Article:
Tammy Dickinson, United States Attorney for the Western District of Missouri, announced today that a Springfield, Mo., man was sentenced in federal court today for the armed robberies of two Springfield banks and a drugstore in November 2008.
Mark Joseph Morris, 49, of Springfield, was sentenced by U.S. District Judge Greg Kays to 72 years and six months in federal prison without parole. The court also ordered Morris to pay $5,632 in restitution. Morris was sentenced as a career criminal due to his prior felony convictions.
On March 21, 2013, Morris was found guilty of three counts of possessing a firearm during a crime of violence. Morris had earlier pleaded guilty (on Jan. 11, 2013) to committing the three robberies related to the firearm charges. Morris went to trial on the firearm charges, claiming the gun he used in the robberies was a BB gun. Video surveillance at the banks and drug store confirmed Morris’ use of a firearm. However, the firearm used by Morris to commit the robberies was never recovered.
Morris admitted that he robbed Bank of America, 2633 W. College Rd., on Nov. 7, 2008. Evidence introduced during the trial indicated that Morris handed a note to a bank teller and then revealed a handgun concealed in his waistband. He tapped on the handgun with one hand and pointed to the cash drawer with the other. The teller removed a cash drawer and placed it on the counter. Morris took $3,208 from the drawer and ran out of the bank.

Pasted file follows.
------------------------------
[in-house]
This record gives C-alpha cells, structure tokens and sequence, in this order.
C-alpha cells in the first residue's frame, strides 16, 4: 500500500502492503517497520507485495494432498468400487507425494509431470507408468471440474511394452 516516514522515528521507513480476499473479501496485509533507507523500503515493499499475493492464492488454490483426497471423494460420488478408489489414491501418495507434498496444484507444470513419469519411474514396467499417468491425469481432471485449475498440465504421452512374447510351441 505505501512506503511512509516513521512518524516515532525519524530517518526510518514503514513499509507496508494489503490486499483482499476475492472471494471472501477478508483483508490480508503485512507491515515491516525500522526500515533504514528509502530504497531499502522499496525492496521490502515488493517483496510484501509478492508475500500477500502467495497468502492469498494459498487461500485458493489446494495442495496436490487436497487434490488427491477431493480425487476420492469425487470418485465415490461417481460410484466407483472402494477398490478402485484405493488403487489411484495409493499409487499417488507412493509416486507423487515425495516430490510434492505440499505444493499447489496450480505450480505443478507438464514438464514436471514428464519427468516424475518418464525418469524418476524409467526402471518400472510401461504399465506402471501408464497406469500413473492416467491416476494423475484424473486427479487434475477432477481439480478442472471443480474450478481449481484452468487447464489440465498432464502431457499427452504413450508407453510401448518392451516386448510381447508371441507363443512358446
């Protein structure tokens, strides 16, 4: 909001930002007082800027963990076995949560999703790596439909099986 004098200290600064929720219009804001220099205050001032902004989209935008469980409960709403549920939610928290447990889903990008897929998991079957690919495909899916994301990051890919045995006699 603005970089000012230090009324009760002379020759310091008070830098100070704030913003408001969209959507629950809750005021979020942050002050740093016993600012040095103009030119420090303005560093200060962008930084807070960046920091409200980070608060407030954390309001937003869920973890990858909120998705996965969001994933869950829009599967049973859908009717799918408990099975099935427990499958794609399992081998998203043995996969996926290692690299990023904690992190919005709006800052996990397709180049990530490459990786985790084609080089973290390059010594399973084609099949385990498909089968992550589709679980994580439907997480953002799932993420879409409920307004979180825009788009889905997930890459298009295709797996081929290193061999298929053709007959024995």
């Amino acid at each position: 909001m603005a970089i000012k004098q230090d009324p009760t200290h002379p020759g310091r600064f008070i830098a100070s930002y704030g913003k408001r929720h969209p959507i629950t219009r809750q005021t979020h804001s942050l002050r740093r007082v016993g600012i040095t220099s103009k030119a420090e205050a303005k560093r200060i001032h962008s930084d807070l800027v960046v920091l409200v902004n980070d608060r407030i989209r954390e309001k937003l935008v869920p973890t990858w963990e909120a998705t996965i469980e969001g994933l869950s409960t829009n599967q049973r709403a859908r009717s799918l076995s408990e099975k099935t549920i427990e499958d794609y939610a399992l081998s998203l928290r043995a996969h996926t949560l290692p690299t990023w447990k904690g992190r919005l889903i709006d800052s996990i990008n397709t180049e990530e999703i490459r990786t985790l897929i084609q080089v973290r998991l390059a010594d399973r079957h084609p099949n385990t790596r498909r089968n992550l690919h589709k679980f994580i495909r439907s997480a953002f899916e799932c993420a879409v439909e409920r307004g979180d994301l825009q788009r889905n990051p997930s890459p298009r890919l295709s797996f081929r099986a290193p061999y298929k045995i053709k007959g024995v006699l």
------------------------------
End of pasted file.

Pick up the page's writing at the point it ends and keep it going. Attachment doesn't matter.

Morris also admitted that he robbed the Walgreens Drug Store at 1930 W. Grand St. on Nov. 17, 2008.
Morris also admitted that he robbed Bank of America, 710 W. Sunshine, on Nov. 21, 2008. Morris approached a bank teller and showed her a black pistol that was in his waistband. When the teller did not immediately respond, Morris removed the pistol from his waistband, pointed it at the teller and demanded, “Give me all your money.” The teller removed $8,957 from her teller drawer and placed it on the counter. Morris tucked the pistol back into his waistband, grabbed the cash from the counter, and ran out of the bank.
This case was prosecuted by Assistant U.S. Attorneys Abram McGull II and Patrick Carney. It was investigated by the Springfield, Mo., Police Department and the FBI.